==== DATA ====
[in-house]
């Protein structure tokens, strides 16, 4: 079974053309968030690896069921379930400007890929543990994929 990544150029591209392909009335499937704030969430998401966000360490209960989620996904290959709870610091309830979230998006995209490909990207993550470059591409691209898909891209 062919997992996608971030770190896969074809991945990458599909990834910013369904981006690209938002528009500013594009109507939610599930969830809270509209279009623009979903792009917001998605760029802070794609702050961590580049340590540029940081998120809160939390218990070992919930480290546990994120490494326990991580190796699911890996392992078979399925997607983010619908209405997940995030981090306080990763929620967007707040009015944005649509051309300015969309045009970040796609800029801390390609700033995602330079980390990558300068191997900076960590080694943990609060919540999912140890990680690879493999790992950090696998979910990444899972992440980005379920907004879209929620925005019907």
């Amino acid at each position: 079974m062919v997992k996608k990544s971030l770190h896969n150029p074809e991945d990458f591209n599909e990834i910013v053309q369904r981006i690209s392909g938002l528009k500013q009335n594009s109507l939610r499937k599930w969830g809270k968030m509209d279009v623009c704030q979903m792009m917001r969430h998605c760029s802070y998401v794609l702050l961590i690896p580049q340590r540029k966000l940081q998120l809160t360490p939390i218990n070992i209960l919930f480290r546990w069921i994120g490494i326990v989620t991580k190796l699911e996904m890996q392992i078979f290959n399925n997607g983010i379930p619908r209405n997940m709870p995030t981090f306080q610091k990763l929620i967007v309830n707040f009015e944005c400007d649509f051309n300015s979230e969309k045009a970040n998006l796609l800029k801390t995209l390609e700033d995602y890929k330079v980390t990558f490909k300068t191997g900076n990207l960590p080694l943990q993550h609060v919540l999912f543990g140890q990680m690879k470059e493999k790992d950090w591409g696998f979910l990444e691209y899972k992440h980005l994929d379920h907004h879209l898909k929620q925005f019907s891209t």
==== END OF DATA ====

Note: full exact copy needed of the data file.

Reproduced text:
[in-house]
């Protein structure tokens, strides 16, 4: 079974053309968030690896069921379930400007890929543990994929 990544150029591209392909009335499937704030969430998401966000360490209960989620996904290959709870610091309830979230998006995209490909990207993550470059591409691209898909891209 062919997992996608971030770190896969074809991945990458599909990834910013369904981006690209938002528009500013594009109507939610599930969830809270509209279009623009979903792009917001998605760029802070794609702050961590580049340590540029940081998120809160939390218990070992919930480290546990994120490494326990991580190796699911890996392992078979399925997607983010619908209405997940995030981090306080990763929620967007707040009015944005649509051309300015969309045009970040796609800029801390390609700033995602330079980390990558300068191997900076960590080694943990609060919540999912140890990680690879493999790992950090696998979910990444899972992440980005379920907004879209929620925005019907």
């Amino acid at each position: 079974m062919v997992k996608k990544s971030l770190h896969n150029p074809e991945d990458f591209n599909e990834i910013v053309q369904r981006i690209s392909g938002l528009k500013q009335n594009s109507l939610r499937k599930w969830g809270k968030m509209d279009v623009c704030q979903m792009m917001r969430h998605c760029s802070y998401v794609l702050l961590i690896p580049q340590r540029k966000l940081q998120l809160t360490p939390i218990n070992i209960l919930f480290r546990w069921i994120g490494i326990v989620t991580k190796l699911e996904m890996q392992i078979f290959n399925n997607g983010i379930p619908r209405n997940m709870p995030t981090f306080q610091k990763l929620i967007v309830n707040f009015e944005c400007d649509f051309n300015s979230e969309k045009a970040n998006l796609l800029k801390t995209l390609e700033d995602y890929k330079v980390t990558f490909k300068t191997g900076n990207l960590p080694l943990q993550h609060v919540l999912f543990g140890q990680m690879k470059e493999k790992d950090w591409g696998f979910l990444e691209y899972k992440h980005l994929d379920h907004h879209l898909k929620q925005f019907s891209t």